John ogii-waabamaan Fredan bimosed miikanaang.  =  John saw Fred as he (John) was walking on the road.

John ogii-waabamaan Fredan bimosenid miikanaang.  =  John saw Fred as he (Fred) was walking on the road.

Demonstratives and verbs also indicate obviation; when they relate to a noun or pronoun that is obviative, they take on the obviative inflection.


Proximate Form

Obviative Form

a’aw mooz

iniw moozoon

that moose

that moose

In the first set of examples below, older brother is obviative because of its relationship to another animate noun or third person in the sentence: Mary. The verb has an obviative suffix to match the obviative suffix of older brother, the noun to which it refers. In the second set of examples, older brother has the function of the principal noun, that is, it is not secondary to another third person, but is possessed by a first person – and is therefore not in the obviative form.

Nibaawan Mary osayenhyan.  =  Mary’s older brother is sleeping.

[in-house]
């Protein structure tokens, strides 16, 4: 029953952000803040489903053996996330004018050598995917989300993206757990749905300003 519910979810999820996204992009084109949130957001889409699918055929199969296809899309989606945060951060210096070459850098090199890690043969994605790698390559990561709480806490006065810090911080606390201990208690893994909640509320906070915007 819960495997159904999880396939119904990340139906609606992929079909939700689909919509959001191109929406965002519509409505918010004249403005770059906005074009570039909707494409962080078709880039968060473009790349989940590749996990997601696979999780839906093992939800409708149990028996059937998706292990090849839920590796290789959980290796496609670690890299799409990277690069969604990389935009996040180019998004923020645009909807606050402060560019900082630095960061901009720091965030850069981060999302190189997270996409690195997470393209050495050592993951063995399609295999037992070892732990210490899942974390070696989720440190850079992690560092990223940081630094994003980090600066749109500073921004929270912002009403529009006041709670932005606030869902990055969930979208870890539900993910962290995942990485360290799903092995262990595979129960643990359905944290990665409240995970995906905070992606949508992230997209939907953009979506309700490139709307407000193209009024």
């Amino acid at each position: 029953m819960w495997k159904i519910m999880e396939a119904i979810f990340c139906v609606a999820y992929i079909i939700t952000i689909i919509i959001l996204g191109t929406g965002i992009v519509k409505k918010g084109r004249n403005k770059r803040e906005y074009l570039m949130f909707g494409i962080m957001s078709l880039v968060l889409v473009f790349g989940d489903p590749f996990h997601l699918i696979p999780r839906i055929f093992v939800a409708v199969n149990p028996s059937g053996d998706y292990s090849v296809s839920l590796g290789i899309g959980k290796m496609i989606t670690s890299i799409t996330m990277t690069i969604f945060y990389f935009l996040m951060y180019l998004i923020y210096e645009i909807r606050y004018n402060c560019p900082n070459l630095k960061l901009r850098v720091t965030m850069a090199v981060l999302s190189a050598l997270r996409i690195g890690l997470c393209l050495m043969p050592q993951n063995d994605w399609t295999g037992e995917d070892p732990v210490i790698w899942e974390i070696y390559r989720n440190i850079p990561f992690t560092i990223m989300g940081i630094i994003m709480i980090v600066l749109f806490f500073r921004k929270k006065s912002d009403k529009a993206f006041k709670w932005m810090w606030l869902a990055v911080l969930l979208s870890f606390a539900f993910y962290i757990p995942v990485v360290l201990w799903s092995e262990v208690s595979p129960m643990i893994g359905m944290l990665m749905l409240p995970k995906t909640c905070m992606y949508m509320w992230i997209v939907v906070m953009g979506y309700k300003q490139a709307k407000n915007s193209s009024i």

Nibaa nisayenh.  =  My older brother is sleeping.

In some dialects of Ojibwe, a obviative noun does not show number; the singular and the plural forms are the same.

osayenhyan  =  his/her older brother(s)

In some dialects of Ojibwe, the distinction is made between the singular and the plural of obviative nouns; animate nouns can take on either a singular or plural obviative suffix.

osayenhyan  =  his/her older brother

osayenya  =  his/her older brothers

As is the case with plural suffixes, the actual form of the obviative suffix varies with each noun stem. The connective used for each stem is the same as that used for the plural form of that stem.

Noun Locative Form

The locative form of a noun is used to express ideas of location. The locative form is indicated by a suffix.


Noun Stem

Locative Form


to/at/in the hospital

As in the case with the other basic suffixes, the actual form of the locative suffix varies from noun stem to noun stem. Each stem requires a particular connective sound between the stem and the last part of the suffix. For example, in the word used above, the proper connective sound is o between the stem and the last part of the suffix, which is –ng.